Smiley's history of the computer's genesis, and why science fiction never saw
the Internet coming.
From the proper way to handle Aquavit to a bar's worth of variations on the Manhattan, Ward Sutton follows this charming odyssey in a cocktail glass.
The story of a German-Turkish railroad and Ottoman Empire's entry into World War I eerily foreshadows today's conflicts in the Middle East.
When the dashing hero is closed off from his own feelings, can love break through?
Bruce Chatwin called Sybille Bedford's classic of travel writing a "book of marvels," and Michael Dirda agrees.
Ward Sutton's visual review of Rebecca Traister's mashup of memoir and political history.
The acclaimed British playwright details the shyness and madness that were his family inheritance.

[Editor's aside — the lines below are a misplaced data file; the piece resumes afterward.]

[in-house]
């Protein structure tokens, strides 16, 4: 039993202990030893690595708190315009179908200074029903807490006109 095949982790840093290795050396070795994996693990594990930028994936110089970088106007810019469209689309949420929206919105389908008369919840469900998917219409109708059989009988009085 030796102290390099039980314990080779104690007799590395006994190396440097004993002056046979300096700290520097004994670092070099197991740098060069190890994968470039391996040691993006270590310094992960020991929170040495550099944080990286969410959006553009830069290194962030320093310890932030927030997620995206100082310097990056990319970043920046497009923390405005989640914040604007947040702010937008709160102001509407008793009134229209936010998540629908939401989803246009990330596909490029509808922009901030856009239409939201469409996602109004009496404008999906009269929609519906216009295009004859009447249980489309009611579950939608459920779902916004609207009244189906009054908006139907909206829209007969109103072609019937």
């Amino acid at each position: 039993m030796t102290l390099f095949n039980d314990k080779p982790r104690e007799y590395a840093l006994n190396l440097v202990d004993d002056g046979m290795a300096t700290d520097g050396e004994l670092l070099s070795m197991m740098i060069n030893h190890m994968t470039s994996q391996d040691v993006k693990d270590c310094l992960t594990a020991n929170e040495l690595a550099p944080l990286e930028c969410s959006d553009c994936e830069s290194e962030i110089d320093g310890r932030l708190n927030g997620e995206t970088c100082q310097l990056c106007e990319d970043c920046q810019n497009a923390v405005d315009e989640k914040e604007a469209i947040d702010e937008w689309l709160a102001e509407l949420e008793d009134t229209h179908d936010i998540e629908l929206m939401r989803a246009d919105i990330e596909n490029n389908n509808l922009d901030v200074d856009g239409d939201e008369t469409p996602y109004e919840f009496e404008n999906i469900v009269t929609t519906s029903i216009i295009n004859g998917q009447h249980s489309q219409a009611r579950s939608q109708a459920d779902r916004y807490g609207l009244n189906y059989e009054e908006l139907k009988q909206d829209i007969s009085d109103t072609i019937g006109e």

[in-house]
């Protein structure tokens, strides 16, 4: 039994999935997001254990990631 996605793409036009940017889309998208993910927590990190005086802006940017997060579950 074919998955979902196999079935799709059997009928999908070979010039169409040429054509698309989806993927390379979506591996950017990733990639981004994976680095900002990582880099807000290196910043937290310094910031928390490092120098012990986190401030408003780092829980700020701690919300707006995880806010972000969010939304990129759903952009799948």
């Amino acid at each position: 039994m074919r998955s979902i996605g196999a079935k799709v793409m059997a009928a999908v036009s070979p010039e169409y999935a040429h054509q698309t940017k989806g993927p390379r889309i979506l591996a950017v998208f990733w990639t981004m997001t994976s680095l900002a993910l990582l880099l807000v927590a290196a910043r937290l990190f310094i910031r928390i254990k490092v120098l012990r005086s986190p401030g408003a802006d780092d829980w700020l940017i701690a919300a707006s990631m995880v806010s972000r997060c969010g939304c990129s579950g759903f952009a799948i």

Four biographies of rock'n'roll greats try to place music legend in the world of documentable fact.
Eloisa James on four novels that illustrate why weddings in romances need to be more than just happy endings.
A slyly potent thriller that cocks an eyebrow at our trend-maddened culture.
The masterpiece of a 20th-century Swedish historical novelist who belongs in the company of Dumas, Sabatini, and Patrick O'Brian.
From the Stoics to the psychology lab, a quest to understand what makes us happy.
Yunte Huang's new study of the fictional detective yields far more than the history of a stereotype.
Memoir, history, and personal journey, this book about poetry and the Second World War is a telling, poignant, and singular testament.
An illustrated review of Lewis Hyde's new treatise about creativity in the public sphere.
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